Raoul Joseph Díaz was born on March 10, 1925 in Boyle Heights, California. He attended Roosevelt High School in East Los Angeles in the early 1940s, where he met Don Tosti. Raúl studied music and participated in track sports. When World War II broke out, Raúl became a member of the United States Marine Corps Band and also served on the front in Iwo Jima and other battles in the South Pacific.
After the war, Raúl mainly played as a jazz musician in gigs all over the Los Angeles area. He married Margaret Díaz and had one daughter. On January 28, 1948, Raúl Díaz, along with Don Tosti, Eddie Cano, and Bob Hernández, recorded “Pachuco Boogie” for the Independent Discos Taxco Recording Company. They were the Pachuco Boogie Boys. This recording was a big hit and sold over one million records throughout the Western United States. Raúl was the drummer and did the jazz scat in Tosti’s Pachuco-themed recordings, with the exception of “El Tírili.”
On December 4, 1950, the Hollywood Palladium featured Raúl Díaz and Don Tosti. This was the first time a Chicano band was billed as the main show and the marquee spelled out their name. After the Pachuco craze, Raúl stayed as the vocalist for Tosti, singing his compositions in the Philmos, Víctor, and Combo record labels throughout the 1950s. In 1954, Channel 9 featured the Pachuco Boogie Band on a weekly basis for a whole year. The show was called “Momentos Alegres” and was produced by two brothers, Pete and Eddie Rodríguez. This was the first time a television program with entirely Chicano entertainment was aired.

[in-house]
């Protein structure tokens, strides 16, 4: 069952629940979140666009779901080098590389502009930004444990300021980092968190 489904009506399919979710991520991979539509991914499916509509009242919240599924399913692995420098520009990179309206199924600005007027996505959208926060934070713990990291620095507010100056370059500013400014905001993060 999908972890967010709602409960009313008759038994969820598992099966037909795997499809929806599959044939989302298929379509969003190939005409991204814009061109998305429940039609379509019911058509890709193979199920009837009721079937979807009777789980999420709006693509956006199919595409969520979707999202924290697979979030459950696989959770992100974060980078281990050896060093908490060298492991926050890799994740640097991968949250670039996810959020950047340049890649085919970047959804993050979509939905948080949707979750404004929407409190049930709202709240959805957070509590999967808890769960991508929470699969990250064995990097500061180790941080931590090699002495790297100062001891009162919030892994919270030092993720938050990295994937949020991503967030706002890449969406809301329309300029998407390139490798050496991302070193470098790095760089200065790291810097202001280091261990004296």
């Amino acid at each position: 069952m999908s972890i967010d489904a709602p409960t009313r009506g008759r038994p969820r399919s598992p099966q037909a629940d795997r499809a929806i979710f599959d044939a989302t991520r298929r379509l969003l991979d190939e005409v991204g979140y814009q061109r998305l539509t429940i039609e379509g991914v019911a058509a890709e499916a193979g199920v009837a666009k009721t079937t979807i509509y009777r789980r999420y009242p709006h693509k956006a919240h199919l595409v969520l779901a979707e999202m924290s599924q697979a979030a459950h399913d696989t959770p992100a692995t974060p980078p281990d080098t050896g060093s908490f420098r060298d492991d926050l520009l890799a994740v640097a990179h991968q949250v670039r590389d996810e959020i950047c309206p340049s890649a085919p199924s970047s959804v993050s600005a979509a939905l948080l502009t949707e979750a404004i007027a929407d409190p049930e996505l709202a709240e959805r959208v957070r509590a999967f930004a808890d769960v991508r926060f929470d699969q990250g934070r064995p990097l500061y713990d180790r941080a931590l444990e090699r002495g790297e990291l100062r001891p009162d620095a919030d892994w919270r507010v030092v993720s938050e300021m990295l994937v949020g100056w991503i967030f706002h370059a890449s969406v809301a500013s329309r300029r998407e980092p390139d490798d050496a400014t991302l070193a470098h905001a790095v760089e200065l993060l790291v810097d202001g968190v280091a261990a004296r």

After Channel 9, CBS offered another year-long contract. After the 1950s, Raúl started a separate trio, and during the 1960s and early 1970s, he played in various clubs throughout the Los Angeles area. In the mid-1970s, Raúl went into semi-retirement until the success of “Zoot Suit” rekindled the dream that he and Tosti had, to get together and cut an updated version of “Pachuco Boogie.”
Raúl would talk about the clubs he played in when driving by them but kept his music life separate from his home life. On May 18, 1990, Raúl, alongside Tosti, accepted an award on behalf of the music of the Pachuco Boogie Boys at the Second Annual Chicano Music Awards. Raúl passed away in 1997.
Biography provided by: Guadalupe Nieto